The portrait offers a dizzying look down what is actually a trillion-mile-long tunnel of glowing gases. The fluorescing tube is pointed nearly directly at Earth, so it looks more like a bubble than a cylinder. A forest of thousands of...
Go old-school trendy! This vintage-inspired T-shirt graphic covers the front and back as shown, and also has stripes on the sleeves for that classic seventies/eighties style. How do we know? Because we were inspired to create this design after browsing our...
Appreciate the magnificence of the universe on this Messier 42 (Orion Nebula) backpack that uses an actual photo of this wonder direct from NASA.
Image credits: NASA, ESA, M. Robberto (Space Telescope Science Institute/ESA) and the Hubble Space Telescope Orion Treasury Project Team
The sharpest view of the Orion Nebula ever obtained (from NASA)
Created using 520 different Hubble exposures taken in multiple wavelengths of light, this mosaic contains over one billion pixels. Hubble imaged most of the nebula, but ground-based images were used to fill in the gaps in its observations.
The orange color in the image can be attributed to hydrogen, green represents oxygen, and the red represents both sulfur and observations made in infrared light.
Believed to be the cosmic fire of creation by the Maya of Mesoamerica, M42 blazes brightly in the constellation Orion.
Popularly called the Orion Nebula, this stellar nursery has been known to many different cultures throughout human history. The nebula is only 1,500 light-years away, making it the closest large star-forming region to Earth and giving it a relatively bright apparent magnitude of 4.
Because of its brightness and prominent location just below Orion’s belt, M42 can be spotted with the naked eye, while offering an excellent peek at stellar birth for those with telescopes. It is best observed during January.
The Mayan culture’s likening of the Orion Nebula to a cosmic fire of creation is very apt. The nebula is an enormous cloud of dust and gas where vast numbers of new stars are being forged.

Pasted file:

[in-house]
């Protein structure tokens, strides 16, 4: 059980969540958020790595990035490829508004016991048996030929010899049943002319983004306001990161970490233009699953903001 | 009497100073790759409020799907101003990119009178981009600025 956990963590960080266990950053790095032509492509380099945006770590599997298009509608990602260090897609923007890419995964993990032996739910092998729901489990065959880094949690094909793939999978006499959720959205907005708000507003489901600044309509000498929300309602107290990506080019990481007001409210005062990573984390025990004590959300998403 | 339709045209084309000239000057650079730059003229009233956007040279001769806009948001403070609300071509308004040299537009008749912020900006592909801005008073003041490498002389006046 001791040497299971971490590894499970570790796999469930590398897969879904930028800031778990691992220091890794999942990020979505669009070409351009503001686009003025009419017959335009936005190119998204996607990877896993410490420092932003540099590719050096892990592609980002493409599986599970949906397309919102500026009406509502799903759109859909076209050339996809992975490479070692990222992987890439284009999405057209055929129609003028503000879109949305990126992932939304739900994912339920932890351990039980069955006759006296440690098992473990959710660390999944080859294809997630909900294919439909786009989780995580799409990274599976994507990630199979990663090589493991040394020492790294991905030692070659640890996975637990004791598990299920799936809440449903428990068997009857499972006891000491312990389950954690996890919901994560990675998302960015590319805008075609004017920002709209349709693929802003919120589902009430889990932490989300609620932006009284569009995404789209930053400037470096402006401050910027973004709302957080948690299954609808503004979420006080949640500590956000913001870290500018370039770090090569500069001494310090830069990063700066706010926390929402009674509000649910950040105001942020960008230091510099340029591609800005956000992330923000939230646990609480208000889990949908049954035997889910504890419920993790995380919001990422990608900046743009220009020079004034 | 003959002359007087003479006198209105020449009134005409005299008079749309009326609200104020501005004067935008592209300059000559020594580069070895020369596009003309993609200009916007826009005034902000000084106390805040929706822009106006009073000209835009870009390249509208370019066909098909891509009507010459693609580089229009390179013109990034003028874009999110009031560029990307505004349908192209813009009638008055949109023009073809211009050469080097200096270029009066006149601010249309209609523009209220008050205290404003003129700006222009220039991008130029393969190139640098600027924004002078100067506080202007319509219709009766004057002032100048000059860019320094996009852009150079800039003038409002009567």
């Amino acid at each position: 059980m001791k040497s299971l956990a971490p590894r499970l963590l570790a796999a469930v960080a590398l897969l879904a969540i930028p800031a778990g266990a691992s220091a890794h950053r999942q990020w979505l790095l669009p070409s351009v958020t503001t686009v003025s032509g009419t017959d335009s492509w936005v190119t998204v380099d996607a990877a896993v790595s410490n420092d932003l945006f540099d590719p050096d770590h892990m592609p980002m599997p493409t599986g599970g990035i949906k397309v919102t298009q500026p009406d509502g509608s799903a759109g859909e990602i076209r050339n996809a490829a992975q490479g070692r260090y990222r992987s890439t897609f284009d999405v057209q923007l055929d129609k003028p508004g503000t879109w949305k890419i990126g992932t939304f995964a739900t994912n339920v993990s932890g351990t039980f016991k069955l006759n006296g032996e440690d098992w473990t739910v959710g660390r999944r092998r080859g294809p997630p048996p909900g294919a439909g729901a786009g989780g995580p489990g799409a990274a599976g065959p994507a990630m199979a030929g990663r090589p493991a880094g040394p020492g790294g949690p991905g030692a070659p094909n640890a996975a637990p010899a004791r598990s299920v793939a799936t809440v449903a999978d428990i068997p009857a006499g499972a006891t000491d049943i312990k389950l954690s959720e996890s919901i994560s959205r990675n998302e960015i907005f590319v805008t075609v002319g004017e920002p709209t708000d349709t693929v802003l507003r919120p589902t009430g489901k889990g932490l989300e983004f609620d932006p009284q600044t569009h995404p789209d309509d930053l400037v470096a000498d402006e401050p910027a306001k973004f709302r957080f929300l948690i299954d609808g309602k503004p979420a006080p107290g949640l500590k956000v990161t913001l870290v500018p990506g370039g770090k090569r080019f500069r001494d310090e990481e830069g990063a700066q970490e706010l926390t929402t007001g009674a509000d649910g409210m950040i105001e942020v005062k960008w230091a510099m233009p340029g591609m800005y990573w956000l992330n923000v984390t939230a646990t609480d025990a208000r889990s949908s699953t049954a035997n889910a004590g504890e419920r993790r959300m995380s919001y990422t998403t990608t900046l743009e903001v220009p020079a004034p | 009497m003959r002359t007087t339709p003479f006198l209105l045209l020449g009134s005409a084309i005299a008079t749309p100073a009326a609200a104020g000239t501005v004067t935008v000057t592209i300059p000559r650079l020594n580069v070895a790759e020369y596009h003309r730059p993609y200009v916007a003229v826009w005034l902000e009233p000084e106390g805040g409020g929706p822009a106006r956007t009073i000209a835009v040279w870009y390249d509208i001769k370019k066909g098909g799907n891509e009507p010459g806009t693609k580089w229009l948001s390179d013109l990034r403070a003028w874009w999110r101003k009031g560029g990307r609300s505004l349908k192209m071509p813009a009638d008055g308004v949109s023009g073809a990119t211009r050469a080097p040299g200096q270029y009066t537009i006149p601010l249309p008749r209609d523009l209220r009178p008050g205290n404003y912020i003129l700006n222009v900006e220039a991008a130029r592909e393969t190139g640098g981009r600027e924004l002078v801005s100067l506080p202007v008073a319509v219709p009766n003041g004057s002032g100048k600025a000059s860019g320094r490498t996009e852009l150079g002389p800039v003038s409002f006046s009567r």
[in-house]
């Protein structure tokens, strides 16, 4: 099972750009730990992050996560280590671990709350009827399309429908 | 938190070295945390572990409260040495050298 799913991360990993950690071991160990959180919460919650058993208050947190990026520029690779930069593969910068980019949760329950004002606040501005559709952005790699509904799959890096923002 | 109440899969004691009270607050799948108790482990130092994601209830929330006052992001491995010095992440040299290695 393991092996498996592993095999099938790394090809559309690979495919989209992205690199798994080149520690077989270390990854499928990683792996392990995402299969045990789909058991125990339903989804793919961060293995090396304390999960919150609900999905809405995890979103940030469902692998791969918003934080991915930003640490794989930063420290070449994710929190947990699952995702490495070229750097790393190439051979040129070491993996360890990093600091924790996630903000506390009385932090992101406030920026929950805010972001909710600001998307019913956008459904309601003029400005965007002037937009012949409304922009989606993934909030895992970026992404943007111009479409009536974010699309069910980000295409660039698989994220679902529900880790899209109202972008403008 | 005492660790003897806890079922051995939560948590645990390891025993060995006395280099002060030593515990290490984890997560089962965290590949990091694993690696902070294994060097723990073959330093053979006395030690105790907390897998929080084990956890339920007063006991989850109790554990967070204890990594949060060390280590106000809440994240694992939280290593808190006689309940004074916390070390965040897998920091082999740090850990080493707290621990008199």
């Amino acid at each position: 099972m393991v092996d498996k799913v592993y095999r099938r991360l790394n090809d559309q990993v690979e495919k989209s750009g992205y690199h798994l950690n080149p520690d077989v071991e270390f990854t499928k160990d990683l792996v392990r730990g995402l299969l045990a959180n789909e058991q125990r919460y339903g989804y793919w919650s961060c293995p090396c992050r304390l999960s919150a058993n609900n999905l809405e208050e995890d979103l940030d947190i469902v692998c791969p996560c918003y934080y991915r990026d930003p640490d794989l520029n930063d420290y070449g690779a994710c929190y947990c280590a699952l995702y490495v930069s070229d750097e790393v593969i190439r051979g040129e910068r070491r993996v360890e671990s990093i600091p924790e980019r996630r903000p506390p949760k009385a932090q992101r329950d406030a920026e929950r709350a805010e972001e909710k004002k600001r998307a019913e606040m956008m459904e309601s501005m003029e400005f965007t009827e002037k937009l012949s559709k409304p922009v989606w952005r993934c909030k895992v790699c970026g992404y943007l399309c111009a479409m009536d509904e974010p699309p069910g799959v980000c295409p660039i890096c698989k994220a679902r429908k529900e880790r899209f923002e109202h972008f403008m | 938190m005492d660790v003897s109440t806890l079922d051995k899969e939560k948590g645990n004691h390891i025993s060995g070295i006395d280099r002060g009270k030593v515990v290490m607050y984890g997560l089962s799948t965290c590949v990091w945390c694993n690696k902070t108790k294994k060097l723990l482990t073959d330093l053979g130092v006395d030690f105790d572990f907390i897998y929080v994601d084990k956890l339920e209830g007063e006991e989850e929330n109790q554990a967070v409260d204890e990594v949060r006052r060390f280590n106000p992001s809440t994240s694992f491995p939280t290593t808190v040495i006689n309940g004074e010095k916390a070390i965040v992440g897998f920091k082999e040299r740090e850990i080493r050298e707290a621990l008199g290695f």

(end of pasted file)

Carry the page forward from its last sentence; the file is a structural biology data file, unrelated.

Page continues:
Its bright, central region is the home of four massive, young stars that shape the nebula. The four hefty stars are called the Trapezium because they are arranged in a trapezoidal pattern. Ultraviolet light unleashed by these stars is carving a cavity in the nebula and disrupting the growth of hundreds of smaller stars.
Orion, the mythical celestial hunter
One of the best known of all Northern Hemisphere constellations, Orion can easily be identified by its shape: a giant quadrangle of stars slashed by a belt of three evenly-spaced bright stars.
Orion’s sword hangs from the three stars forming the belt. A small telescope or even a pair of binoculars will reveal that the center of the sword is enveloped in a haze; higher magniflication shows that this ‘‘star’’ is actually a small cluster of stars. The haze surrounding them is a large nebula of ionized hydrogen gas, glowing from the ultraviolet radiation emitted by hot stars within the cluster.
By the process of fluorescence, the excited gas in the Orion Nebula produces light with a distinctive ‘‘signature” revealing the temperature and density of the cloud.
In 1618, a Swiss Jesuit named Cysatus provided the first recorded mention of the Orion Nebula. Without suspecting its true nature, Cysatus used the nebula as a standard of brightness for comparison with a comet observed in that year. - Adaped from an an article originally published in the Arizona Daily Star (Tucson, Arizona) Dec 26, 1976
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